Thanks for the picture - though it has made me itchy now :)

  10. iturnrocks

    iturnrocks Elite Member

    Dont get the one I have. The price has gone up recently, I think I paid about $70 for mine and Ive seen it for as much as $199.

    Take a look at this one, it appears to be a "real" microscope with a usb camera attachment. This is the microscope I wish I had.

    LiveScience Store: Ultimate 400x Digital Microscope
  11. That looks really impressive, I imagine the pictures would be very good quality too.

    Will have to look for a dealerin the UK though as the shrimps etc would be long gone by the time it arrived from the US :D
  12. iturnrocks

    iturnrocks Elite Member

    640x480 is standard webcam quality, which Ive never considered "good", but its good enough for the price. With a "real" eyepiece you may be able to rig a way to hook up a regular digital camera and get high res images.
    I would always look for a local dealer to save on shipping, but once your critters die, drain the water slowly with a piece of air line so it doesnt suck up the substrate. Dry the substrate for a week or under a light until it is completely dry (or wait until your microscope arrives). Then add new distilled water and you will have a whole new set of shrimps, most likely more than the first time.
  13. Hello again Dan, can you tell me what the average life cycle for triops are - in two days time mine will be 6 weeks now but seems to be thriving on 'tubifex' fish food. I shall miss the little fella (Zilla) when he goes.

    All my shrimps died sadly but i have a massive colony of seed shrimps that i am going to keep going to feed to the fish.
  14. iturnrocks

    iturnrocks Elite Member

    I dont know what the average is, but I believe the maximum is somewhere around 120 days. I imagine I usually get about 60-90 days for mine.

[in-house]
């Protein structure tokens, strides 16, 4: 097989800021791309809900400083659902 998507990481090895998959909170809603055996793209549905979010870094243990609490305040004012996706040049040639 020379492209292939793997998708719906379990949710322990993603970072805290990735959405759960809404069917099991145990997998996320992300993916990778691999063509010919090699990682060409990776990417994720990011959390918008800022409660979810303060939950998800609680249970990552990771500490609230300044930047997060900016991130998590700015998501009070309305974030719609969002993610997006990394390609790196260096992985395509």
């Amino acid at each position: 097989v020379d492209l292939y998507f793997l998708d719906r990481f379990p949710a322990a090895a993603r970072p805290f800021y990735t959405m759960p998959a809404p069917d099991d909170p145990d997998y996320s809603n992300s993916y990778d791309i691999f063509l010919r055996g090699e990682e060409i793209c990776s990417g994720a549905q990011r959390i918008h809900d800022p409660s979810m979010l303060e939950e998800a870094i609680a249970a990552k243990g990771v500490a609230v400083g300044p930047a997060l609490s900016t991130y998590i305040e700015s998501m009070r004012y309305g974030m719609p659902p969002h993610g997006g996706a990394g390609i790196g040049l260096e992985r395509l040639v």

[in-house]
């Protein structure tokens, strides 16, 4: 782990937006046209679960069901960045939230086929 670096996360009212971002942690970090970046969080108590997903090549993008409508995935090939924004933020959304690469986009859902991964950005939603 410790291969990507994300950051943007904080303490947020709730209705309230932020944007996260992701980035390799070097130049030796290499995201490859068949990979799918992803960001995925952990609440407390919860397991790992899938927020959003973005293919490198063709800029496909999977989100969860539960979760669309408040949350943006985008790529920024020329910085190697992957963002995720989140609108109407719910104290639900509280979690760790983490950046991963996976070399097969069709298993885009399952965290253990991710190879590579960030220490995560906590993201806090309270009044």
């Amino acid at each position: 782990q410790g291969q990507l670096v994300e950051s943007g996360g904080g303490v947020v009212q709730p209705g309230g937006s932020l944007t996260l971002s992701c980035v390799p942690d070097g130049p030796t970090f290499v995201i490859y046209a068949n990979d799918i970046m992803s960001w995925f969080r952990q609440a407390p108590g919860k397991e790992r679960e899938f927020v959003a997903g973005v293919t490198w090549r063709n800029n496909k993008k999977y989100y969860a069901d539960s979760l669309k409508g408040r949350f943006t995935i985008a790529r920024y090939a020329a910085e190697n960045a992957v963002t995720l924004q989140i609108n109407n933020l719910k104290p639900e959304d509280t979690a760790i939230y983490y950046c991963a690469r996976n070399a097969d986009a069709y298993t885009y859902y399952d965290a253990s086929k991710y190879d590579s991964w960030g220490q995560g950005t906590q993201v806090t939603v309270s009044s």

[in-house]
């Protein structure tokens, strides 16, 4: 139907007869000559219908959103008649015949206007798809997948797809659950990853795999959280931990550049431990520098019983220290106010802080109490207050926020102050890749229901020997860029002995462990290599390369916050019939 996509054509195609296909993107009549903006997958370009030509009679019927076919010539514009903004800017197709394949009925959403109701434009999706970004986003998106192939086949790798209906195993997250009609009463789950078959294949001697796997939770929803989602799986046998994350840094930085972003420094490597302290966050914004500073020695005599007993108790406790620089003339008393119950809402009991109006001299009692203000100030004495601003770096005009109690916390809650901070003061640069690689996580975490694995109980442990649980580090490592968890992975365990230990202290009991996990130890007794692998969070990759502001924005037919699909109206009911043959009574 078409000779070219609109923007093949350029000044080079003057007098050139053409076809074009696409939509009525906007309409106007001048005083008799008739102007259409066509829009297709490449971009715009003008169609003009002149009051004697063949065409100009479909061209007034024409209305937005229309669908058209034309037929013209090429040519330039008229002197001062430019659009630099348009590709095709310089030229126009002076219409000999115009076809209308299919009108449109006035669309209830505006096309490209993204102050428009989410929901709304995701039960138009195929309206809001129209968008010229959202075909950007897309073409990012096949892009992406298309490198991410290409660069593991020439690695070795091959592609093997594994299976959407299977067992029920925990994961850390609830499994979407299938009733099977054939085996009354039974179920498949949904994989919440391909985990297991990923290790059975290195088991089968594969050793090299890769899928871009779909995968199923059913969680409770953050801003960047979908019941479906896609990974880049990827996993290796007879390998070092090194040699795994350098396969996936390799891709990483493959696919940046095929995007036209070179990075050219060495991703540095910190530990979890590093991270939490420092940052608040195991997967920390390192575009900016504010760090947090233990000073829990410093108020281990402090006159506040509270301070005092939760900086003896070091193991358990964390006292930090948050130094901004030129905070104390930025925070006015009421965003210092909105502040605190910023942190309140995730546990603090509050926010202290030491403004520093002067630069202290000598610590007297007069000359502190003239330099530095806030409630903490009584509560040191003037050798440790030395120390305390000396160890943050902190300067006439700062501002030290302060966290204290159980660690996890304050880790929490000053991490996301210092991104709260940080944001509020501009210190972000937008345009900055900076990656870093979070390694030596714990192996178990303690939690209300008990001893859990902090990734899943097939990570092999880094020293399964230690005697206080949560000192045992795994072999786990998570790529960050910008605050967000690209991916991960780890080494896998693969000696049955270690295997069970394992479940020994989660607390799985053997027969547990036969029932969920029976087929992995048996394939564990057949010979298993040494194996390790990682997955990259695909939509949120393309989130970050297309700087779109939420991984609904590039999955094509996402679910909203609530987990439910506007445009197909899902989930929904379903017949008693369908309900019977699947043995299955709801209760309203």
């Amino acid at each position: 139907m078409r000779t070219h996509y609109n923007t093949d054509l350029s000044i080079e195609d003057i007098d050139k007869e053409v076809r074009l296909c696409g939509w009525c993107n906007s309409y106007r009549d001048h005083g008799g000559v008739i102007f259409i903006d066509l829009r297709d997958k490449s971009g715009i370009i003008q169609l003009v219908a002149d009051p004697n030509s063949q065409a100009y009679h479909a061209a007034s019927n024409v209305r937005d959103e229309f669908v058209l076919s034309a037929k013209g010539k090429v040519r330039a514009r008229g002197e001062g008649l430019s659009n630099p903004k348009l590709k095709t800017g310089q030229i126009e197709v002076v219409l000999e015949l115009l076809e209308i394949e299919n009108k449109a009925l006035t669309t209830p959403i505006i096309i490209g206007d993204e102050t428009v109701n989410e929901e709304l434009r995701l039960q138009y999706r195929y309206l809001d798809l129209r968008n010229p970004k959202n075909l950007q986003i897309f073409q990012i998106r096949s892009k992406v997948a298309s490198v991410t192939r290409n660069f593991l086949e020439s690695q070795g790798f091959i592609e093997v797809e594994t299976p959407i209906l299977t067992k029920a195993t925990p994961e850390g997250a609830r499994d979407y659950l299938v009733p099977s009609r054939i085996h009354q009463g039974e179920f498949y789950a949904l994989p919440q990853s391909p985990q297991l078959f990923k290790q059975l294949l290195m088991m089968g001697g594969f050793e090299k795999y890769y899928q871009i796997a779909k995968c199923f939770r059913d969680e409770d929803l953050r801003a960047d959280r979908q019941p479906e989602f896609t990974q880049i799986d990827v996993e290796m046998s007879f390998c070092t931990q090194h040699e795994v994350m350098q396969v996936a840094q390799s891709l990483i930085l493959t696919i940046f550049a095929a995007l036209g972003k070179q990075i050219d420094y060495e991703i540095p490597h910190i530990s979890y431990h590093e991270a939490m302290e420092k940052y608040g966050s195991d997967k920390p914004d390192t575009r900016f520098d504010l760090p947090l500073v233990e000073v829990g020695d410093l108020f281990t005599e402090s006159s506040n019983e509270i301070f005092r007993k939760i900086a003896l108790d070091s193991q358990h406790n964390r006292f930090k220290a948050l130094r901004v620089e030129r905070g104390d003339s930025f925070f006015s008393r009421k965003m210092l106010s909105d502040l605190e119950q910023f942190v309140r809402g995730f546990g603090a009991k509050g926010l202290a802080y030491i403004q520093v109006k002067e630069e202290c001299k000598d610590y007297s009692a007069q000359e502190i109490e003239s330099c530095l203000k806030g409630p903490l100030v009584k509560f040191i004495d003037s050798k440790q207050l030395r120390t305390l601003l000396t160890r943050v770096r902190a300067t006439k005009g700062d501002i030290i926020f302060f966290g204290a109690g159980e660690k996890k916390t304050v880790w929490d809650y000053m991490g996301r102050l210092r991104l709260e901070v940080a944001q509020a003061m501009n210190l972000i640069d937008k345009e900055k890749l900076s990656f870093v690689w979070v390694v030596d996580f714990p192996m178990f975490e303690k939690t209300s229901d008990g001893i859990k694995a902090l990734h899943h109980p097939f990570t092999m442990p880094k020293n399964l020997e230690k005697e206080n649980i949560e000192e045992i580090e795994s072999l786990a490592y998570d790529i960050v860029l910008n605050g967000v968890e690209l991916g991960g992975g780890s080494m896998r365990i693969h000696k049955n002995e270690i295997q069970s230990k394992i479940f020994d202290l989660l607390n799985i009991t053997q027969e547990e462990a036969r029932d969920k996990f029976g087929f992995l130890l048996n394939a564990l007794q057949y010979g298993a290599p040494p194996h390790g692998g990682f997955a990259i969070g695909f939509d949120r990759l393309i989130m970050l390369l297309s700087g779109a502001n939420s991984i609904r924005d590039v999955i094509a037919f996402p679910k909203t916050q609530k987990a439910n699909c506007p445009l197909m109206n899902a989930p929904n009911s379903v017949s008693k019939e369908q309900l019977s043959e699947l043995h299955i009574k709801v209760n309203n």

I just had a clam shrimp die after living at least 123 days. I collected him wild as an adult and he died 123 days later. I only wish I had a pair.

    Heres a pic the day before he died.
  15. Hi and thanks Dan, thats good the little fella still has a fair few days left.

    Wow nice picture of your clam shrimp! Shame you didn't have a pair to breed from - 123 days from adult, is that a long time for clam shrimps? Sadly, although it said i might I never did get any clam shrimps in my 'triop' pack but have thousands of seed shrimps, they have never seemed to die off. In fact every time i look in the tank there seems to be more! Do the seed shrimps just eat algae?

    Can i just say many thanks for your knowledge and help :)
    Clare x
  16. iturnrocks

    iturnrocks Elite Member

    I don't know if its a long time for that species, but the other species I had only lived about 21 days, so it seems that 123 days is a long time comparatively.
    Seed shrimps increase in numbers after the other vernal pool creatures die off. Im sure seed shrimp eat algae, but I have also seen large numbers of them attack and kill fairy shrimp. As long as nothing else is growing in the tank, ostracods will continue to reproduce until there are thousands of them. Also they can double their numbers in a matter of days.